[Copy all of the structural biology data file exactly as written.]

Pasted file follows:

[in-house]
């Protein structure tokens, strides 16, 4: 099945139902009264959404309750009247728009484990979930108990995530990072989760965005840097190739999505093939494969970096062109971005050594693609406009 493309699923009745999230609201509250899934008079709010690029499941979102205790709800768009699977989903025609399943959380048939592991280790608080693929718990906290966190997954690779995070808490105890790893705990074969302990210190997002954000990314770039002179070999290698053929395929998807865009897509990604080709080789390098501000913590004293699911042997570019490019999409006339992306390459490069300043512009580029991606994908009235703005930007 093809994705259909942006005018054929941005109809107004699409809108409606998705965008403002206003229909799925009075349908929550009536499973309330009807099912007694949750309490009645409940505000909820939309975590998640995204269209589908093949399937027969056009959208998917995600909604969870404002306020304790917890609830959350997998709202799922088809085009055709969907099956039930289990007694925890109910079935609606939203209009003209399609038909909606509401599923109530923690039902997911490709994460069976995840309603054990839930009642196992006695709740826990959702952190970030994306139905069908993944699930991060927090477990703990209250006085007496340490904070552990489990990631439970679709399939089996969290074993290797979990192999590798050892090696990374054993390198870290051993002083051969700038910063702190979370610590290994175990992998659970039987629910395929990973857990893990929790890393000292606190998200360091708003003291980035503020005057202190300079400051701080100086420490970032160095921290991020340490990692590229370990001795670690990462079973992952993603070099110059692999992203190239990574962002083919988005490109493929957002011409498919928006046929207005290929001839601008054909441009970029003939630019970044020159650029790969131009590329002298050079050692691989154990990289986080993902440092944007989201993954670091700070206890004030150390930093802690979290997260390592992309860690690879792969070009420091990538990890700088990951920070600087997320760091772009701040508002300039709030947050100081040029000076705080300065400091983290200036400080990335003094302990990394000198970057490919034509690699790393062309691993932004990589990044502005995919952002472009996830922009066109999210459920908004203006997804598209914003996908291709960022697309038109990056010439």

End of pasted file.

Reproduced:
[in-house]
């Protein structure tokens, strides 16, 4: 099945139902009264959404309750009247728009484990979930108990995530990072989760965005840097190739999505093939494969970096062109971005050594693609406009 493309699923009745999230609201509250899934008079709010690029499941979102205790709800768009699977989903025609399943959380048939592991280790608080693929718990906290966190997954690779995070808490105890790893705990074969302990210190997002954000990314770039002179070999290698053929395929998807865009897509990604080709080789390098501000913590004293699911042997570019490019999409006339992306390459490069300043512009580029991606994908009235703005930007 093809994705259909942006005018054929941005109809107004699409809108409606998705965008403002206003229909799925009075349908929550009536499973309330009807099912007694949750309490009645409940505000909820939309975590998640995204269209589908093949399937027969056009959208998917995600909604969870404002306020304790917890609830959350997998709202799922088809085009055709969907099956039930289990007694925890109910079935609606939203209009003209399609038909909606509401599923109530923690039902997911490709994460069976995840309603054990839930009642196992006695709740826990959702952190970030994306139905069908993944699930991060927090477990703990209250006085007496340490904070552990489990990631439970679709399939089996969290074993290797979990192999590798050892090696990374054993390198870290051993002083051969700038910063702190979370610590290994175990992998659970039987629910395929990973857990893990929790890393000292606190998200360091708003003291980035503020005057202190300079400051701080100086420490970032160095921290991020340490990692590229370990001795670690990462079973992952993603070099110059692999992203190239990574962002083919988005490109493929957002011409498919928006046929207005290929001839601008054909441009970029003939630019970044020159650029790969131009590329002298050079050692691989154990990289986080993902440092944007989201993954670091700070206890004030150390930093802690979290997260390592992309860690690879792969070009420091990538990890700088990951920070600087997320760091772009701040508002300039709030947050100081040029000076705080300065400091983290200036400080990335003094302990990394000198970057490919034509690699790393062309691993932004990589990044502005995919952002472009996830922009066109999210459920908004203006997804598209914003996908291709960022697309038109990056010439």